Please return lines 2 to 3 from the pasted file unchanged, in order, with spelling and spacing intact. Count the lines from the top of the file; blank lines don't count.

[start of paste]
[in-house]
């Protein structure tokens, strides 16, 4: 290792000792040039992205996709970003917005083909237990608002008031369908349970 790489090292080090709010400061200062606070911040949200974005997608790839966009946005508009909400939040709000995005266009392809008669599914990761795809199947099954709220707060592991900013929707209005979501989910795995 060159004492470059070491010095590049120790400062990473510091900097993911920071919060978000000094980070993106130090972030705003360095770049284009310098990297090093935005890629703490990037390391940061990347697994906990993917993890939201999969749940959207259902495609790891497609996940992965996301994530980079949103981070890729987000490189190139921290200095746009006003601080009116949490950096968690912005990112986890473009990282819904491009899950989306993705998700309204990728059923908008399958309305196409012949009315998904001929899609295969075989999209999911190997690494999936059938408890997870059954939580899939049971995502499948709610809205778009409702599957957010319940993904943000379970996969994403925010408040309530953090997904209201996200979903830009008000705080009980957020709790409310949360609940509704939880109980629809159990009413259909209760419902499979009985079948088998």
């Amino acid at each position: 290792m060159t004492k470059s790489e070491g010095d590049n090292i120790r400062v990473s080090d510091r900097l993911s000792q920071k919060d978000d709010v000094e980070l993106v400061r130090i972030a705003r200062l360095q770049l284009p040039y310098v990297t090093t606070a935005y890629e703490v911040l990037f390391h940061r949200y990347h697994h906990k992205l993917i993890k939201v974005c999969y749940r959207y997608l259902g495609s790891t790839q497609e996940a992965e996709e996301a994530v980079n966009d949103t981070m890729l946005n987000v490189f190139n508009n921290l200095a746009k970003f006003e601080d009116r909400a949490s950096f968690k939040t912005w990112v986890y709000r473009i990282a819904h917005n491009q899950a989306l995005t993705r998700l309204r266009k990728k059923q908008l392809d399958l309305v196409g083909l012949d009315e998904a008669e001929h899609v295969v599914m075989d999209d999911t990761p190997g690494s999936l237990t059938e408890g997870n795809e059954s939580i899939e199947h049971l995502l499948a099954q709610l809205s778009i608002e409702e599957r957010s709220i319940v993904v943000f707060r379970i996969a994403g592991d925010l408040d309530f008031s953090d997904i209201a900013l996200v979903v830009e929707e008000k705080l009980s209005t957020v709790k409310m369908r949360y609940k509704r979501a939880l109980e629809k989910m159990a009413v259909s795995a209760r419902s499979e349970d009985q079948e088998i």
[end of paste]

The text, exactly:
């Protein structure tokens, strides 16, 4: 290792000792040039992205996709970003917005083909237990608002008031369908349970 790489090292080090709010400061200062606070911040949200974005997608790839966009946005508009909400939040709000995005266009392809008669599914990761795809199947099954709220707060592991900013929707209005979501989910795995 060159004492470059070491010095590049120790400062990473510091900097993911920071919060978000000094980070993106130090972030705003360095770049284009310098990297090093935005890629703490990037390391940061990347697994906990993917993890939201999969749940959207259902495609790891497609996940992965996301994530980079949103981070890729987000490189190139921290200095746009006003601080009116949490950096968690912005990112986890473009990282819904491009899950989306993705998700309204990728059923908008399958309305196409012949009315998904001929899609295969075989999209999911190997690494999936059938408890997870059954939580899939049971995502499948709610809205778009409702599957957010319940993904943000379970996969994403925010408040309530953090997904209201996200979903830009008000705080009980957020709790409310949360609940509704939880109980629809159990009413259909209760419902499979009985079948088998």
């Amino acid at each position: 290792m060159t004492k470059s790489e070491g010095d590049n090292i120790r400062v990473s080090d510091r900097l993911s000792q920071k919060d978000d709010v000094e980070l993106v400061r130090i972030a705003r200062l360095q770049l284009p040039y310098v990297t090093t606070a935005y890629e703490v911040l990037f390391h940061r949200y990347h697994h906990k992205l993917i993890k939201v974005c999969y749940r959207y997608l259902g495609s790891t790839q497609e996940a992965e996709e996301a994530v980079n966009d949103t981070m890729l946005n987000v490189f190139n508009n921290l200095a746009k970003f006003e601080d009116r909400a949490s950096f968690k939040t912005w990112v986890y709000r473009i990282a819904h917005n491009q899950a989306l995005t993705r998700l309204r266009k990728k059923q908008l392809d399958l309305v196409g083909l012949d009315e998904a008669e001929h899609v295969v599914m075989d999209d999911t990761p190997g690494s999936l237990t059938e408890g997870n795809e059954s939580i899939e199947h049971l995502l499948a099954q709610l809205s778009i608002e409702e599957r957010s709220i319940v993904v943000f707060r379970i996969a994403g592991d925010l408040d309530f008031s953090d997904i209201a900013l996200v979903v830009e929707e008000k705080l009980s209005t957020v709790k409310m369908r949360y609940k509704r979501a939880l109980e629809k989910m159990a009413v259909s795995a209760r419902s499979e349970d009985q079948e088998i």